1 Kings 9 (2): The Belly Flop of Compromise

Elegantly poised on the edge of the rippling water, the scene was a familiar summer fun selection. Would the next move be a smooth and sleek dive in with barely a ripple to follow? Would he take a few dramatic steps away from the water and jump high, holding his legs and “power bombing” those in the cool water as well as those sunning themselves at poolside? Neither. Full of promise he leaped toward the pool but miscalculated the effect those watching had on him. His elegance was transformed into a painful “belly flop”. Some who stood by groaned, as the heard the body strike the water. No one enjoyed the sound or the appearance of pain…

Key Principle: God revealed that blessing follows inner surrender to Him. When we become distracted by this world, we settle for outer appearances. The choice to be distracted by the world in our pursuit of following God leads to disaster.

There are Seven Steps to Compromise our Call:
1. Ignore God’s Word (9:3-9). God made promises, Solomon looked elsewhere…
In the year A.D. 303, the Roman Emperor Diocletian issued a decree that he hoped would extinguish the spreading flames of Christianity. One of his primary objectives was the seizure and destruction of the Christian Scriptures. Later that year, officials enforced the decree in North Africa. One of the targets was Felix, the Bishop of Tibjuca, a village near Carthage. The Roman authorities ordered Felix to hand over his Scriptures. Though some governors were willing to accept scraps of parchment, Felix refused to surrender the Word of God at the insistence of mere men. Resolutely, he resisted compromise before the proconsul at Carthage. Felix paid for his perseverance with his life. On July 15, he laid down his life – as the record puts it, “with pious obstinacy,” rather than surrender his scriptures.

2. Become Dependent on the World’s Goods for Affirmation (9:10-14) – Compromise Your Source of Affirmation! “Compromise is but the sacrifice of one right or good in the hope of attaining another – too often ending in the loss of both. Compromise is simply changing the question to fit the answer.”- Merrit Malloy

3. Adopt the World’s Answers for Success (9:15, 20-21).

4. Make Alliances the World’s Way (9:16-18,24).
Religious tolerance is not always a sign of good will. It can be a sign of careless, perhaps hypocritical religious indifference of the most high-handed philosophic relativism. It can also be a mask behind which to hide downright malice. During the Nazi era, for example, arguments for Christian openness to other perspectives were used by German Christians in an attempt to neuter the church’s protest against the neo-paganism of Hitler and his minions. The Confessing Church in Germany found in John 10 a theological basis to stand against Hitler. There are times in which the only way to keep alive the non-vindictive, nonjudgmental, self-sacrificing witness of Jesus Christ is to stand with rude dogmatism on the rock that is Jesus Christ, condemning all compromise as the work of the Antichrist. SOURCE: Ronald Goetz in “Exclusivistic Universality” (Christian Century, April 21, 1993). “If our language has appeared to some strong and severe, or even intemperate, let the gentlemen pause for a moment and reflect on the importance and gravity of the subject… We had to deal with human life. In a matter of this importance we could entertain no compromise.” The American Medical Association, 1981, in a report opposing abortion. Quoted in Marvin Olasky’s The Press and Abortion, 1838-1988.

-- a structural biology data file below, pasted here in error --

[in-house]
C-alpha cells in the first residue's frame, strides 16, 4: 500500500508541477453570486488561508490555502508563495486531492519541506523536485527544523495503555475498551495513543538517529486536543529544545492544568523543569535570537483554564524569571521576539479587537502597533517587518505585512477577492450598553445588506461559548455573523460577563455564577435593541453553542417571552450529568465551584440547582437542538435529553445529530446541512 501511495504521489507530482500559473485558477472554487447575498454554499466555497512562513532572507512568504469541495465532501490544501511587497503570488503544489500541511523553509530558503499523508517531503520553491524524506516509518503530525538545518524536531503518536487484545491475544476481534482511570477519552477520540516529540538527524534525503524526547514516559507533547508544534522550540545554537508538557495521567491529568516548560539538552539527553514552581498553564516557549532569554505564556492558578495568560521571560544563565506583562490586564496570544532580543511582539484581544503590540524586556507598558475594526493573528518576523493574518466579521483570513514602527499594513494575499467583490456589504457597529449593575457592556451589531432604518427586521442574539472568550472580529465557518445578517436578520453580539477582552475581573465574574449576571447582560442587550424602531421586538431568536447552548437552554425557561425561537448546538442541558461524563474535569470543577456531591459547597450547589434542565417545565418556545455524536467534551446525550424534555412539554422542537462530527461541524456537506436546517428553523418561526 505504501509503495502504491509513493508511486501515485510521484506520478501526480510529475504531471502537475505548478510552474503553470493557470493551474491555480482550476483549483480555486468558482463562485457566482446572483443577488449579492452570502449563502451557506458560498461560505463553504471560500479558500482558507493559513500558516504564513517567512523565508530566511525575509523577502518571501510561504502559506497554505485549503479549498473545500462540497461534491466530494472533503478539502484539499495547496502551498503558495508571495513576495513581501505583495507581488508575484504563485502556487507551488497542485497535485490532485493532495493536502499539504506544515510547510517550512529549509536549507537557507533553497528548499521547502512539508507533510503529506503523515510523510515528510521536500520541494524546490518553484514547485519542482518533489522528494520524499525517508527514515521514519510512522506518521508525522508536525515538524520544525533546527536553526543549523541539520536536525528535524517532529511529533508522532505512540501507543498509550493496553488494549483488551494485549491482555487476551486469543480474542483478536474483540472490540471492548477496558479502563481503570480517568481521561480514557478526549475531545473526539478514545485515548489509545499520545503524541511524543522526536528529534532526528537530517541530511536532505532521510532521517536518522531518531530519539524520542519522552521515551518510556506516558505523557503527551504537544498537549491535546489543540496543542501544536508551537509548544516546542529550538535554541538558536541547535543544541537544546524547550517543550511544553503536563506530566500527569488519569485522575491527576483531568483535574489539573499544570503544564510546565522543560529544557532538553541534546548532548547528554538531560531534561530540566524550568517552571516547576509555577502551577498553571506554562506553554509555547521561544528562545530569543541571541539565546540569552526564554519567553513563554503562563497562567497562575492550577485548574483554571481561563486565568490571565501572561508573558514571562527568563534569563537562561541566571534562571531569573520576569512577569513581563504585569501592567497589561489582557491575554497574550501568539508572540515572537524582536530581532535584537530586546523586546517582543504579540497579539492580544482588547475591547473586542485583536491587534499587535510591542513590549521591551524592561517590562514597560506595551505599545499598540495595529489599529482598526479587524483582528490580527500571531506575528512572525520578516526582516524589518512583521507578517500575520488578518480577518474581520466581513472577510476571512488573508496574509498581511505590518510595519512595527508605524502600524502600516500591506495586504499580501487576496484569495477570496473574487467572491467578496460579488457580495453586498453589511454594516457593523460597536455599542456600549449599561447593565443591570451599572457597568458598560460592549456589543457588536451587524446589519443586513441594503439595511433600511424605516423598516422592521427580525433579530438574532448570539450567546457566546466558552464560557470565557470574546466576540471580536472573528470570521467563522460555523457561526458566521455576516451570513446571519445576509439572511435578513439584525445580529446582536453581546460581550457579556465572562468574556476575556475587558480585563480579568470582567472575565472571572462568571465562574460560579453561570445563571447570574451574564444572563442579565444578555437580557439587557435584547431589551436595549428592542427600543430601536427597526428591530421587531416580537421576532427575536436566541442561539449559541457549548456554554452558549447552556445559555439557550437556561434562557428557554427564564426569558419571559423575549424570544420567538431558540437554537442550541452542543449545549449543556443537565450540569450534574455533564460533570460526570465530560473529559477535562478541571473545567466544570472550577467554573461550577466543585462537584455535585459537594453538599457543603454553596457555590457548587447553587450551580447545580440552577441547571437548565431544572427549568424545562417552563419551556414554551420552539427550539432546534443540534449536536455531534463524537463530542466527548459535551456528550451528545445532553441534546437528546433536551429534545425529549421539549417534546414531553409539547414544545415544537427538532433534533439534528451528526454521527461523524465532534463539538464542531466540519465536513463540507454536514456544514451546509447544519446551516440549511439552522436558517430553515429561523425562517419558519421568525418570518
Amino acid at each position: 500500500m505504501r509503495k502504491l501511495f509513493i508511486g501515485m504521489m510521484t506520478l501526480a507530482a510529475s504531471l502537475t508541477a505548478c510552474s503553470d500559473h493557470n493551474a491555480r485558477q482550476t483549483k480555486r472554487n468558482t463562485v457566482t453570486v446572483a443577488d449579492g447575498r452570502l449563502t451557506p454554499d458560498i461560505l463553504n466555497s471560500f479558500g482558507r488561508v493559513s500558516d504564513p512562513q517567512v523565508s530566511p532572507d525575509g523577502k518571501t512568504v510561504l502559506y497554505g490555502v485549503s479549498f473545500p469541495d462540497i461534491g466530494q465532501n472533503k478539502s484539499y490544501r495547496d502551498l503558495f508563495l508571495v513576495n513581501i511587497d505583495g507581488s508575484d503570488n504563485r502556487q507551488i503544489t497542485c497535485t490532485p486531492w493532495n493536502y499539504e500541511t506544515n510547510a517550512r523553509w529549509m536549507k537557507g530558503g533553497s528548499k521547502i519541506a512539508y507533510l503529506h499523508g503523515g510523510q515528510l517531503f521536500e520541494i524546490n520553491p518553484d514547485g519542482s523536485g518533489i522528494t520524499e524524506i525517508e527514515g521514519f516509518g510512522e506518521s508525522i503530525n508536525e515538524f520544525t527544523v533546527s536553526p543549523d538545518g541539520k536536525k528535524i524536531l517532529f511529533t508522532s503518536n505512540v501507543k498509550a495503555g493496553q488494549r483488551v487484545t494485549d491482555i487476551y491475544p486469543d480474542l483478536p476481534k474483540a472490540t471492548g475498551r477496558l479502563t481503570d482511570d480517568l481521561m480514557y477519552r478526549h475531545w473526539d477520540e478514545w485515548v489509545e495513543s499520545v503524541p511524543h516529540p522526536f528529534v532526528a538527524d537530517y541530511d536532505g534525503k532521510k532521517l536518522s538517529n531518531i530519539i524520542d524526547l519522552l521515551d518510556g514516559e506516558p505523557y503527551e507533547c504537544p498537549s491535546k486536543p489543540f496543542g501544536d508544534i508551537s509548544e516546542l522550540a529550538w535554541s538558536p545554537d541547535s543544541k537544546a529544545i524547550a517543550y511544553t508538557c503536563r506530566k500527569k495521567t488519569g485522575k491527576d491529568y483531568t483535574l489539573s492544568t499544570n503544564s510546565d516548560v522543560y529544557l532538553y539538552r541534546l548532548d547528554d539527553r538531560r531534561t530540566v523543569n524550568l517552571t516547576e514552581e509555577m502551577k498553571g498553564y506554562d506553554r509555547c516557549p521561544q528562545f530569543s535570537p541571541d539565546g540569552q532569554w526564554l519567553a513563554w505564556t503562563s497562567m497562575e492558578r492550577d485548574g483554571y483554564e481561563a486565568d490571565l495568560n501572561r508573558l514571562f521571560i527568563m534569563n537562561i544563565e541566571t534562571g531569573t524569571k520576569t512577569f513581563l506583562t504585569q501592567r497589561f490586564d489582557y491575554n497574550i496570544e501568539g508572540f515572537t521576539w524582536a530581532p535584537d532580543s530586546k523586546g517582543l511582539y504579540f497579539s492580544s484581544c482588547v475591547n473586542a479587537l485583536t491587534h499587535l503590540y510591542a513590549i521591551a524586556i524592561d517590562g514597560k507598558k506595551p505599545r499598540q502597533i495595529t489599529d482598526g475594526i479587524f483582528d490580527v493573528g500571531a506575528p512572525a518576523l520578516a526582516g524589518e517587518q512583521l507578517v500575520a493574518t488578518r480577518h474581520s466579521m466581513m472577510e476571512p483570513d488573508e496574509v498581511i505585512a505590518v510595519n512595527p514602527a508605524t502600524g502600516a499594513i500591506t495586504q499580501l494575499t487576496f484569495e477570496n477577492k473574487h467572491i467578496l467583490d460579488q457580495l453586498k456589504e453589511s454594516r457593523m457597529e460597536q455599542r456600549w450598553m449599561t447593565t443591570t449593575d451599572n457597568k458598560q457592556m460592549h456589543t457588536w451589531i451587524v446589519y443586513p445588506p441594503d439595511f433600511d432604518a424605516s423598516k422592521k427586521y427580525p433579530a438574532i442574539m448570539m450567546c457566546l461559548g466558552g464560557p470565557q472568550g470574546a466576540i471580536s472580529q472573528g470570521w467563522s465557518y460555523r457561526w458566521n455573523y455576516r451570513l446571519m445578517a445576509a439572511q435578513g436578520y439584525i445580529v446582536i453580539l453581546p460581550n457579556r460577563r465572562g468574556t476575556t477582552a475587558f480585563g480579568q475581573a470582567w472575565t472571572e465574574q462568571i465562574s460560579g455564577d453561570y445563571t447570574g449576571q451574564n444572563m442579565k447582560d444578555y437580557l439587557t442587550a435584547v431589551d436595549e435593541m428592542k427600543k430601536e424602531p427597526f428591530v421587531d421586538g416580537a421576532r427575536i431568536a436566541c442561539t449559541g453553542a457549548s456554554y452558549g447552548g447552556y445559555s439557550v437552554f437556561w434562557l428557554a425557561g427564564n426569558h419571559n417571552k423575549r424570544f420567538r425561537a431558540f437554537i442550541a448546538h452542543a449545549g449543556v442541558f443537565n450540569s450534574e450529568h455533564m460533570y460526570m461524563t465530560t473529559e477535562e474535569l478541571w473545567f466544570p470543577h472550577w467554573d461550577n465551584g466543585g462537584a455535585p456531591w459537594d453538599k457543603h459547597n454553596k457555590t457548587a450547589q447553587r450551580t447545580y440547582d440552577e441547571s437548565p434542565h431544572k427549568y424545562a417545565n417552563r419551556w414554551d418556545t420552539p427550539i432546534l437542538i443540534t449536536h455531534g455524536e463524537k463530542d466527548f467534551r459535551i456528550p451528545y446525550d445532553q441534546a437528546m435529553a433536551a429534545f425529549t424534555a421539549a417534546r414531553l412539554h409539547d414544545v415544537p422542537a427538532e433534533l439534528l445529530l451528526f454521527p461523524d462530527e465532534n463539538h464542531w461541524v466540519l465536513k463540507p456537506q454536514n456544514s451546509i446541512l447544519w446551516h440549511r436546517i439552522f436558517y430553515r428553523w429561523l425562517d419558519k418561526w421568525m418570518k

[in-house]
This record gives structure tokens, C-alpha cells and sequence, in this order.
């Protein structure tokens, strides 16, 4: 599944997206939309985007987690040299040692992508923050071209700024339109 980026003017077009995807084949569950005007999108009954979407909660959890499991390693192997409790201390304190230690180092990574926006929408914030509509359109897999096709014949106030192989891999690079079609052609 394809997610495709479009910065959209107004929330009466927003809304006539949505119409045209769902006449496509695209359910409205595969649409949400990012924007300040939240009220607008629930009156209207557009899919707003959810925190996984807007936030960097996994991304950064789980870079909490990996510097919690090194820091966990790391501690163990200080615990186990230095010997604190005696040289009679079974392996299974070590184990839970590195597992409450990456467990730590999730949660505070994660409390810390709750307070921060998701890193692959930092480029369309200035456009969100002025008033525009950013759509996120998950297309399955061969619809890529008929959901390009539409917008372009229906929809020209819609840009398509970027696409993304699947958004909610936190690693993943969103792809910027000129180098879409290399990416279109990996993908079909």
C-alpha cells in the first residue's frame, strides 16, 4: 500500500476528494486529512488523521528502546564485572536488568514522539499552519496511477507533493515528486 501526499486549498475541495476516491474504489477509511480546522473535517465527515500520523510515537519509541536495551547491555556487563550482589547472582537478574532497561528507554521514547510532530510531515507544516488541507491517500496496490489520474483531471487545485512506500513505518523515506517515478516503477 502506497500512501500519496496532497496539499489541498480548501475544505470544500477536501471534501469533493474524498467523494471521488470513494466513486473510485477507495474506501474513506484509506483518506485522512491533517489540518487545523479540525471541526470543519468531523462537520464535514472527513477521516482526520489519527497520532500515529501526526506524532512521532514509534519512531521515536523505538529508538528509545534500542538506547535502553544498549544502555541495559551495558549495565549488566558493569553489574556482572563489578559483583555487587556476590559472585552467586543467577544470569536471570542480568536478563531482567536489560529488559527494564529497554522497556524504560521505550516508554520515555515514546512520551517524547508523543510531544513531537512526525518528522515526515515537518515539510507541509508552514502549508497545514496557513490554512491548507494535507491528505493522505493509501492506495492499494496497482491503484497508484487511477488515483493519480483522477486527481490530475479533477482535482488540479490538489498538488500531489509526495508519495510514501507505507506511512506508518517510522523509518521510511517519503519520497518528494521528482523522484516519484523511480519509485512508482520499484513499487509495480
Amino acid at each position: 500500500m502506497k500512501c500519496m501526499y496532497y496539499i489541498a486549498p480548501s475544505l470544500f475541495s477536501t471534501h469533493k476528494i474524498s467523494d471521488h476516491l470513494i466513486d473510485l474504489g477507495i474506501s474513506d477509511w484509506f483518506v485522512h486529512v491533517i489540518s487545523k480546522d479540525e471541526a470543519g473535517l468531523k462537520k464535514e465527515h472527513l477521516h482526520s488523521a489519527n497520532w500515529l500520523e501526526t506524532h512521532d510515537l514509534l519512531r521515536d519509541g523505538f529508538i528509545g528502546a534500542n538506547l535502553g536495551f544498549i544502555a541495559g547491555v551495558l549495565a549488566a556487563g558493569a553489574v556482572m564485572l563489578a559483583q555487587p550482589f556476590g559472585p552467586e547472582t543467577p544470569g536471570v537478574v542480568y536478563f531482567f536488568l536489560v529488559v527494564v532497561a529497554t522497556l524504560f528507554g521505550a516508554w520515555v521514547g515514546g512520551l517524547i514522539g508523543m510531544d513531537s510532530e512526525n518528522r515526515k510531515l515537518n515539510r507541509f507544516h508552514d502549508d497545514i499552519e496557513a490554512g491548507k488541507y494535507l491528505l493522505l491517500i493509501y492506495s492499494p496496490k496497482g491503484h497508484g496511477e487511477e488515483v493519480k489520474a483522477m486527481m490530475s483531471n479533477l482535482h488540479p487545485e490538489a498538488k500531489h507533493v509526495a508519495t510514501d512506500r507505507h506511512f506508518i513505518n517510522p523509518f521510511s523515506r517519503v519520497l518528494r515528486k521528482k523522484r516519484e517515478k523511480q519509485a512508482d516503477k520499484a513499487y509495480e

5. Focus on Personal Pleasure (9:19).
Chuck Swindoll said, “The swift wind of compromise is a lot more devastating than the sudden jolt of misfortune.” IT’S LIKE THE LITTLE BOY WHO PRAYED ONE NIGHT BEFORE HE WENT TO BED, “DEAR GOD, MAKE ME GOOD BUT NOT TOO GOOD, JUST GOOD ENOUGH SO I DON’T GET A WHIPPING” (sermon central illustrations)

6. Draw in Others Who Follow You (9:22-23).
The AD agency Young & Rubicam claim brands have replaced religious faith in giving meaning to people’s lives. The ad agency says that successful ’belief brands,’ such as Calvin Klein, Microsoft and Nike, work because they have fun and refuse to compromise their core beliefs. (The Net Economy 3/19/01) Author Stephen Covey believes that about 90 or so years ago our society and culture began to be more concerned with, (and I am paraphrasing Covey here) a ‘winning personality’ rather than a ‘winning character.’

7. Keep the Religious Front Working (9:25).
The story is told that John Wesley, a founder of Methodism, changed his view about church division after a dream in which he was first transported to the gates of Hell. He asked, “Are there any Presbyterians here?” “Yes,” was the reply. “Any Roman Catholics?” “Yes.” “Any Congregationalists?” “Yes.” He hesitated, then said, “Not any Methodists, I hope!” To his dismay the answer was “Yes.” Suddenly in his dream he stood at the gate of Heaven. Once again he asked, “Are there any Presbyterians here?” “No,” was the reply. “Any Roman Catholics?” “No.” “Any Congregationalists?” “No.” Then he asked the question which most interested him: “Are there any Methodists here?” He was shocked to receive the same stern reply, “No!” “Well then,” he asked in surprise, “please tell me who IS in Heaven?” “CHRISTIANS!” was the jubilant answer. It is not your brand that gets you in – but your heart commitment to Jesus! (sermon central illustrations).

The problem is not that we flop, it is that we flop while pretending to ourselves and those around us that we made an elegant dive. We are in pain, but we don’t show it, because that would be embarrassing. We hide, and hurt alone – simply because we won’t walk in our call. The choice to be distracted by the world leads us to disaster.